**The normal introduction**

I’ve been introducing right angled trig to my S3 class this week. I think it’s important that pupils realise that sin, cos and tan are not simply buttons on their calculator. I want them to have a sense of these trig functions as ratios. I don’t spend a lot of time trying to convince them of the wonder of trig through real life applications. I did mention some applications in terms of working out heights of trees etc. More important to me is that pupils appreciate the inherent beauty of trigonometry for it’s own sake rather than some contrived “application”.

In the following paragraph when I say a x

^{o}degree triangle, I mean one that has the angle we are concerned with at that size.I put together the task below, which I shared on Twitter. This was around identifying through measuring that for a 45

^{o}triangle the opposite and adjacent were in a ratio of 1:1. I asked the pupils to use this fact to give me the opposite side when they knew the adjacent side in a variety of triangles. Next, they explored the opposite over adjacent for a range of 30^{o}triangles. Pupils became aware of the fact that in any triangle with an angle of 30^{o }the opposite over adjacent were in the same ratio. They used this value (0.577) to solve simple problems where the adjacent length was known and the opposite unknown. More exploration lead to the value for a 60^{o}triangle and similarly they applied this. I then gave them a mix of questions using 30^{o}, 45^{o}and 60^{o}triangles. I was happy to accept 0.577 rather than the exact value as I felt including surds would confuse matters at this stage.All of this was went quite well, and when I introduced the trig table of opposite over adjacent values for 1 to 89 pupils began to solve more problems, based upon any angle size in that range. None of this was a new approach to teaching trig for me; I’ve done various activities like this over the years.

During the investigation and the application of these ratio values, the word tan had not been mentioned.

**Surprising moments**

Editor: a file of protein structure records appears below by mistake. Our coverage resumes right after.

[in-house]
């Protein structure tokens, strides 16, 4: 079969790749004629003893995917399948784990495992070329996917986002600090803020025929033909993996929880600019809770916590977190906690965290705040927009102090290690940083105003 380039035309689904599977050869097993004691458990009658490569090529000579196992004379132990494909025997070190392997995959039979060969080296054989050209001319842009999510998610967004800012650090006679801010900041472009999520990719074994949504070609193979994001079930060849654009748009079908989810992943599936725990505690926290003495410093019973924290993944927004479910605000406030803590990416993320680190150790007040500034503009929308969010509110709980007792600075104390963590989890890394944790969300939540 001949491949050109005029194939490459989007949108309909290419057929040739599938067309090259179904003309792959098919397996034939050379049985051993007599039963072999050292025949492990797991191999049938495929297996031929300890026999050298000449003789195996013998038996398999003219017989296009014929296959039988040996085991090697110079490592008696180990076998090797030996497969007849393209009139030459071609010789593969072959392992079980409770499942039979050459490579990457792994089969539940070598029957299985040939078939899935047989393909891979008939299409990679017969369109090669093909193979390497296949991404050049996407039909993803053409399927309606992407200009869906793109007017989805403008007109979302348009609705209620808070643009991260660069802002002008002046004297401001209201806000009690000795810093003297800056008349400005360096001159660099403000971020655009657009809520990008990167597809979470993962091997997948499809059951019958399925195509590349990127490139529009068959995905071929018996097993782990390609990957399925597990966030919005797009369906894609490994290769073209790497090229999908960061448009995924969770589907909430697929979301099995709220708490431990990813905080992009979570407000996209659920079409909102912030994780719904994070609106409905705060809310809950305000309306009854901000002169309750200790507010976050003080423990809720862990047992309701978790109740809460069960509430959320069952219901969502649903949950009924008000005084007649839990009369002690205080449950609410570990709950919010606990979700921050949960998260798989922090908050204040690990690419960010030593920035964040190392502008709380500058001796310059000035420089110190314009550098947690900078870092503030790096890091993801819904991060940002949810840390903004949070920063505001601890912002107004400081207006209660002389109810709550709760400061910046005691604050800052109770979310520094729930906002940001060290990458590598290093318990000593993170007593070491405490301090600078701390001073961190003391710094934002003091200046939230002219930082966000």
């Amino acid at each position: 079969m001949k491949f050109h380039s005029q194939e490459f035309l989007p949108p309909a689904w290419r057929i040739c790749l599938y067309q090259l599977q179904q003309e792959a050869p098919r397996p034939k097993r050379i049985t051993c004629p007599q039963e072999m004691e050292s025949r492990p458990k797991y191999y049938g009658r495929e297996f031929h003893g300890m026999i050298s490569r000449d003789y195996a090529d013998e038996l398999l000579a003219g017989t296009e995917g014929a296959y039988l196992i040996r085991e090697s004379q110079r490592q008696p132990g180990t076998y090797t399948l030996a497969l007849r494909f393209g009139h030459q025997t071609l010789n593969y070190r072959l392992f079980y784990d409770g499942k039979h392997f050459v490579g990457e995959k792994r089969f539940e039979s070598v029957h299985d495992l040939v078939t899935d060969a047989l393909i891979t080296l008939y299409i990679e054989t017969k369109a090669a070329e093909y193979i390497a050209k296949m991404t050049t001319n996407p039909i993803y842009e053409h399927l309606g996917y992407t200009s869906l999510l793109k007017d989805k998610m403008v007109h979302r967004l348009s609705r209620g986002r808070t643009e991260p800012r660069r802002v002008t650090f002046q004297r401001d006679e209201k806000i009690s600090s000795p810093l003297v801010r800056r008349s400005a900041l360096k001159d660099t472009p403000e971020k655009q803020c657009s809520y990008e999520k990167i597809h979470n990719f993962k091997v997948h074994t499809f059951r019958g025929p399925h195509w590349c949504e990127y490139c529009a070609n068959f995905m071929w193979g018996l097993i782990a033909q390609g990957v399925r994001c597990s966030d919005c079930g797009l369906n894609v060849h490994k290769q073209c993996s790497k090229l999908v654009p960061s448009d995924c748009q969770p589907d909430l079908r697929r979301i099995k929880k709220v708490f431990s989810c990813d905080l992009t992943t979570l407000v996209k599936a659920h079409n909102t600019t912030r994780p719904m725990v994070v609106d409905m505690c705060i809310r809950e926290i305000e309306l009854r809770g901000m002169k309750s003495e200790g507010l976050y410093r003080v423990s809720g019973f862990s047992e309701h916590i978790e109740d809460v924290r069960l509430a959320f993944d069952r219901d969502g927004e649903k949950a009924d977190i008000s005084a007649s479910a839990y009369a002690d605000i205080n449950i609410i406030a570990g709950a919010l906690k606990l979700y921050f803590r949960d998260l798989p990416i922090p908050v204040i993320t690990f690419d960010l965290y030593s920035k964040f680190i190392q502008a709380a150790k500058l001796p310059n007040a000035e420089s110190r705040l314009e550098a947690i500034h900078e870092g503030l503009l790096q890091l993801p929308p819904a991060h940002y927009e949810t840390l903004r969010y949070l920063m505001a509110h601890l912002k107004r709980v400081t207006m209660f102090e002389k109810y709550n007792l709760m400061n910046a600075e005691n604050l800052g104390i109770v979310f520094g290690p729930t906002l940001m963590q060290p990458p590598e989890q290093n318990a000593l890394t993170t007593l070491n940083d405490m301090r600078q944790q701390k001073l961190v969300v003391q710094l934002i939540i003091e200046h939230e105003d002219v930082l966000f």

Quite surprisingly to me, the real excitement and real deep learning in the lesson began to happen when I told them about the tan button on their calculators and how it stored their trig table. They were delighted that they didn’t need to recall all of the values. More interestingly, and the point of this blog, is the questions that the pupils formed for themselves. While I wanted to get on to doing formally laid out examples of applying tan, I decided to allow this opportunity to make space for the conjectures and question the learners were forming.

**“If tan30**

^{o}= 0.577, why can’t we just double it for tan60?^{o}”

This is a common issue with trig in S5/6. I’ve witnessed pupils multiply by two instead of use the double angle formulae. While that level of maths is in the distant future for this class, I thought it interesting that this idea came up. My own understanding and explanation of trig is almost entirely hinged on the graphs and unit circle – neither of which vehicles were available to me when explaining to a class of this age group. I settled, perhaps, unsatisfactorily for an explanation offered by one pupil who simply said “it’s what we could see when we did the measuring and calculations”. The pupil who posed the question seemed satisfied enough by this. I agreed that it does seem counter-intuitive, but hinted that there was more to come in lessons on trig towards the end of S3, where this might make more sense.

**“I tried tan90**

^{o}on my calculator and it says math error.”

I had asked the pupils to type in tan30

^{ o}, tan45^{o}and tan60^{ o}to compare with the values on our trig table. The pupils then took it upon themselves to start trying other values. One of them stumbled upon tan90^{o}and was shocked with what he saw. Now, normally when this happens I have two stock explanations for why tan90 is undefined. i) I refer to sin90^{ o}/cos90^{ o}and talk about division by zero or ii) I talk about tan as being the length of the tangent from the radius to the x-axis on the unit circle. When the radius is rotated to 90^{0}from the horizontal it is no longer possible to know the length of this line, as it never meets the x-axis.There is a nice applet of the unit circle demonstrating this here.

However, with this class who had only just heard the word tan for the first time and had no concept of unit circle, graphs or sin or cos – what could I do? Well, thankfully I didn’t need to do anything. The pupils begin to make conjectures. One girl came out with this incredible bit of insight “we can’t do a 90

^{0}degree triangle. That would mean two angles of 90^{0}and no degrees left for the third angle”. I seized upon this and did some demonstration using some sketches like below. I am ashamed to admit – I had never considered this. My own knowledge developed due to the insight of a mathematician 20 years my junior!**“Does it work for values over 90**